Invalid voucher codes losing UK retailers 425,000 online sales per month

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Almost 1.6% of potential online sales are being lost each month due to faulty or expired discount codes. 

Analysis conducted by conversion rate specialists has looked into the effect that invalid online codes are having across different retail sectors, found that on average, 3.91% of unique visitors to online retailers involve the visitor attempting to use a voucher code. The conversion rate of a working code (55%) compared to a non-working code (14%) is a significantly substantial stat.

The analysis has been conducted by conversion rate specialists – and pioneers of world-first analytics product Smarter Codes – www.smarterclick.com. The team used a mixture of data compiled from their own clients alongside UK retail statistics to form findings.

Using data compiled from its vast client base and how codes are implemented across the board, the team were able to determine that an average of 3.91% of unique visitors to retailers’ websites involve the visitor attempting to use a voucher code.

Of the online customers that attempted to use a voucher code when making a purchase, it was found that the conversion rate varied drastically depending on whether a code was working or not; with the conversion rate for a working code emerging at 54.6%, and that of a non-working code just 14.1%.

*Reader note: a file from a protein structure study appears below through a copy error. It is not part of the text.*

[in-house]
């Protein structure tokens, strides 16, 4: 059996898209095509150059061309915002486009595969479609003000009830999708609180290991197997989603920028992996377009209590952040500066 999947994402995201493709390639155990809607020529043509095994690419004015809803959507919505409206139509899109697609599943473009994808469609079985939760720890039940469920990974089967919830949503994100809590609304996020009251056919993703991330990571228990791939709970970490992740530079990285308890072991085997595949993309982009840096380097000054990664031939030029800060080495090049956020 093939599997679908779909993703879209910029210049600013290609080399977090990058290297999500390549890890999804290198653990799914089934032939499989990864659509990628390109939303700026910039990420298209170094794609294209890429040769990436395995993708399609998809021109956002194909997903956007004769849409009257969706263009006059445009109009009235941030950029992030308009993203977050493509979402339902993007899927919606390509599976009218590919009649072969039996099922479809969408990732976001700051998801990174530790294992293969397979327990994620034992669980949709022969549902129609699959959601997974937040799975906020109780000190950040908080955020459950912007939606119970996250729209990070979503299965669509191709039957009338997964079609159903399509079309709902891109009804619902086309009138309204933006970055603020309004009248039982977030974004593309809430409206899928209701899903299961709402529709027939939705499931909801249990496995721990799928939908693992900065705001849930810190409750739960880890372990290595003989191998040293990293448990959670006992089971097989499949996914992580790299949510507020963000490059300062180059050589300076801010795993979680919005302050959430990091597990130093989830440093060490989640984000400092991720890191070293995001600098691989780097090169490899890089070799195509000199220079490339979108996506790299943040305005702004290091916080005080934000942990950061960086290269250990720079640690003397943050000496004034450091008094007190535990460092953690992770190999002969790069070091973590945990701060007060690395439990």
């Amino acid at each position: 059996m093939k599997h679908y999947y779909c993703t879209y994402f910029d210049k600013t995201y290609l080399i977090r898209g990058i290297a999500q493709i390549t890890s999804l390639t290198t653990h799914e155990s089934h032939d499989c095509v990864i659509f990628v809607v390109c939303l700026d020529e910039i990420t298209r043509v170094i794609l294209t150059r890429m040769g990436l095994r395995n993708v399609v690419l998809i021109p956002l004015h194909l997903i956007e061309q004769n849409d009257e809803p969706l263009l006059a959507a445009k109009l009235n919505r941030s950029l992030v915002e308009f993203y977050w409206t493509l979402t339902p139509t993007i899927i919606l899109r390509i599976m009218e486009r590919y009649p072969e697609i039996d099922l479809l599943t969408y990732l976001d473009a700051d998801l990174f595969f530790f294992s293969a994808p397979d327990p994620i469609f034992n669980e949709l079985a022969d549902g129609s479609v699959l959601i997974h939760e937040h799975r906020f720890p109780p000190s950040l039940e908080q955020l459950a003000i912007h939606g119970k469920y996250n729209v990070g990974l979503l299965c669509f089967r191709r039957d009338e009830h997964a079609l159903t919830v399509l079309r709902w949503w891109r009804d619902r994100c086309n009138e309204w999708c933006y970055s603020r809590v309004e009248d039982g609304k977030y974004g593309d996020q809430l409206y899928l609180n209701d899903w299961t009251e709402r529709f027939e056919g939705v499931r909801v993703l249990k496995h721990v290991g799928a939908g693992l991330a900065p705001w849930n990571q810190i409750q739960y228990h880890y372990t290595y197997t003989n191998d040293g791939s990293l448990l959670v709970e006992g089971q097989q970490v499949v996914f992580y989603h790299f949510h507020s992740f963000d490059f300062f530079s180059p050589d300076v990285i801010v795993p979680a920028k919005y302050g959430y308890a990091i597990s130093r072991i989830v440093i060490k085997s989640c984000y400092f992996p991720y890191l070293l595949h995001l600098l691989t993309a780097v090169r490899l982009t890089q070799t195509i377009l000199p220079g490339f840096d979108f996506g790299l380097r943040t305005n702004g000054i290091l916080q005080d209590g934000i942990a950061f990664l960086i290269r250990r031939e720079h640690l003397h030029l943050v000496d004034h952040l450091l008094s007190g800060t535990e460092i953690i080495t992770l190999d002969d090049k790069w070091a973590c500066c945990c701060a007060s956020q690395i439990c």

Using Comscore’s report that ascertained UK online fashion retailers received 26,768,000 unique visitors in one month, the team were able to work out that UK fashion retailers lose 424,075 online sales every month due to mishandled codes practice.

Looking at their own data, the team also found that between 15%-40% of codes attempted on their clients’ websites were found to be faulty, with the average coming in at 25%. For some of the bigger brands this resulted in as many as 50,000 invalid code attempts every month.

From a cross section of retailers working with Smarter Click, it was found that the average basket value was 8.2% higher when a discount code was successfully implemented, proving that the voucher code industry does have an incremental part to play in the industry, but that quality drives performance.

One particular retailer received 85,000 code attempts over the course of 90 days, with 25% (21,250) of the codes entered being invalid. From the research it was found that swapping invalid codes for working ones would have resulted in an additional £250,000 per quarter for the brand, or £1 million over the course of a year, in incremental revenue.

Commenting on the findings of the study, Ennis Al-Saiegh, CEO of Smarter Click, says: “It may come as a surprise to many that something as seemingly inconsequential as a broken code can have such an effect on an online retailer, but this was our very reason for setting up Smarter Codes. Not only do retailers lose out on potential customers and create poor customer experiences, but also on the average order value of those that remain, amounting to a substantial loss in annual revenue.”

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